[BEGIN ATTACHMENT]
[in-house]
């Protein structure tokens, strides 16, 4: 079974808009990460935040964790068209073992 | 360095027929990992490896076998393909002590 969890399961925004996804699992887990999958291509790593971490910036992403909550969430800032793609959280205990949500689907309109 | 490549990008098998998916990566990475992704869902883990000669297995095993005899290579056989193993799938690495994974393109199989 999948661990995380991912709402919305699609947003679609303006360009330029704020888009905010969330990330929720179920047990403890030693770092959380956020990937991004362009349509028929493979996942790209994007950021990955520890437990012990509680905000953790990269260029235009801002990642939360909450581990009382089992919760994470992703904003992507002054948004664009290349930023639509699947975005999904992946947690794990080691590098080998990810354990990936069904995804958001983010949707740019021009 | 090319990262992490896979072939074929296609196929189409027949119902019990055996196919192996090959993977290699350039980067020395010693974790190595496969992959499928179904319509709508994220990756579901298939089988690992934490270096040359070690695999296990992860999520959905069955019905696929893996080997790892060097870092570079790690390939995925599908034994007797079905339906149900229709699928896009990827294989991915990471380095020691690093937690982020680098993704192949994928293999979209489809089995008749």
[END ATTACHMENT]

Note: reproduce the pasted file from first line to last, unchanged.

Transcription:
[in-house]
């Protein structure tokens, strides 16, 4: 079974808009990460935040964790068209073992 | 360095027929990992490896076998393909002590 969890399961925004996804699992887990999958291509790593971490910036992403909550969430800032793609959280205990949500689907309109 | 490549990008098998998916990566990475992704869902883990000669297995095993005899290579056989193993799938690495994974393109199989 999948661990995380991912709402919305699609947003679609303006360009330029704020888009905010969330990330929720179920047990403890030693770092959380956020990937991004362009349509028929493979996942790209994007950021990955520890437990012990509680905000953790990269260029235009801002990642939360909450581990009382089992919760994470992703904003992507002054948004664009290349930023639509699947975005999904992946947690794990080691590098080998990810354990990936069904995804958001983010949707740019021009 | 090319990262992490896979072939074929296609196929189409027949119902019990055996196919192996090959993977290699350039980067020395010693974790190595496969992959499928179904319509709508994220990756579901298939089988690992934490270096040359070690695999296990992860999520959905069955019905696929893996080997790892060097870092570079790690390939995925599908034994007797079905339906149900229709699928896009990827294989991915990471380095020691690093937690982020680098993704192949994928293999979209489809089995008749």